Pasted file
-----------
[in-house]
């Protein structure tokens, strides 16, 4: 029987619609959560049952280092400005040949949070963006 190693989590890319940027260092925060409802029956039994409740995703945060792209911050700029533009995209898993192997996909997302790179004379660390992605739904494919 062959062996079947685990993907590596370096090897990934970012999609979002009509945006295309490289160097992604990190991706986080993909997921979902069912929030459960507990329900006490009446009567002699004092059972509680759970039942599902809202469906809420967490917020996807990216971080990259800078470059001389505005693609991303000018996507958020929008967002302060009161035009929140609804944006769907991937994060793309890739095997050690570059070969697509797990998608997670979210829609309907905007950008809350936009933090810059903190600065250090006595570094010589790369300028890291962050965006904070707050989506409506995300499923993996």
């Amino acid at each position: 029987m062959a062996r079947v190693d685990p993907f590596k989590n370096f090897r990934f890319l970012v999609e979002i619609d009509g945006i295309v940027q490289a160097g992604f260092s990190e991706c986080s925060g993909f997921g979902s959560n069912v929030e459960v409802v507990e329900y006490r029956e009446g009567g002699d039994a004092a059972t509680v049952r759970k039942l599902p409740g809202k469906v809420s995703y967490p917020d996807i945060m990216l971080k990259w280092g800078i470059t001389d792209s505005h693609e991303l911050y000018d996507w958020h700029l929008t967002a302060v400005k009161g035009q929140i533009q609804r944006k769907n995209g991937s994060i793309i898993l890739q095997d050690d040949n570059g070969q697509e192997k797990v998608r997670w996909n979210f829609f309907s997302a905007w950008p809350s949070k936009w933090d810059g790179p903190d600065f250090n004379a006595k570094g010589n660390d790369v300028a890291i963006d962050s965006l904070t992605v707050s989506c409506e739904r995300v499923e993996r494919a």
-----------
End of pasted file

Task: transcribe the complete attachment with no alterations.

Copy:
[in-house]
């Protein structure tokens, strides 16, 4: 029987619609959560049952280092400005040949949070963006 190693989590890319940027260092925060409802029956039994409740995703945060792209911050700029533009995209898993192997996909997302790179004379660390992605739904494919 062959062996079947685990993907590596370096090897990934970012999609979002009509945006295309490289160097992604990190991706986080993909997921979902069912929030459960507990329900006490009446009567002699004092059972509680759970039942599902809202469906809420967490917020996807990216971080990259800078470059001389505005693609991303000018996507958020929008967002302060009161035009929140609804944006769907991937994060793309890739095997050690570059070969697509797990998608997670979210829609309907905007950008809350936009933090810059903190600065250090006595570094010589790369300028890291962050965006904070707050989506409506995300499923993996």
């Amino acid at each position: 029987m062959a062996r079947v190693d685990p993907f590596k989590n370096f090897r990934f890319l970012v999609e979002i619609d009509g945006i295309v940027q490289a160097g992604f260092s990190e991706c986080s925060g993909f997921g979902s959560n069912v929030e459960v409802v507990e329900y006490r029956e009446g009567g002699d039994a004092a059972t509680v049952r759970k039942l599902p409740g809202k469906v809420s995703y967490p917020d996807i945060m990216l971080k990259w280092g800078i470059t001389d792209s505005h693609e991303l911050y000018d996507w958020h700029l929008t967002a302060v400005k009161g035009q929140i533009q609804r944006k769907n995209g991937s994060i793309i898993l890739q095997d050690d040949n570059g070969q697509e192997k797990v998608r997670w996909n979210f829609f309907s997302a905007w950008p809350s949070k936009w933090d810059g790179p903190d600065f250090n004379a006595k570094g010589n660390d790369v300028a890291i963006d962050s965006l904070t992605v707050s989506c409506e739904r995300v499923e993996r494919a």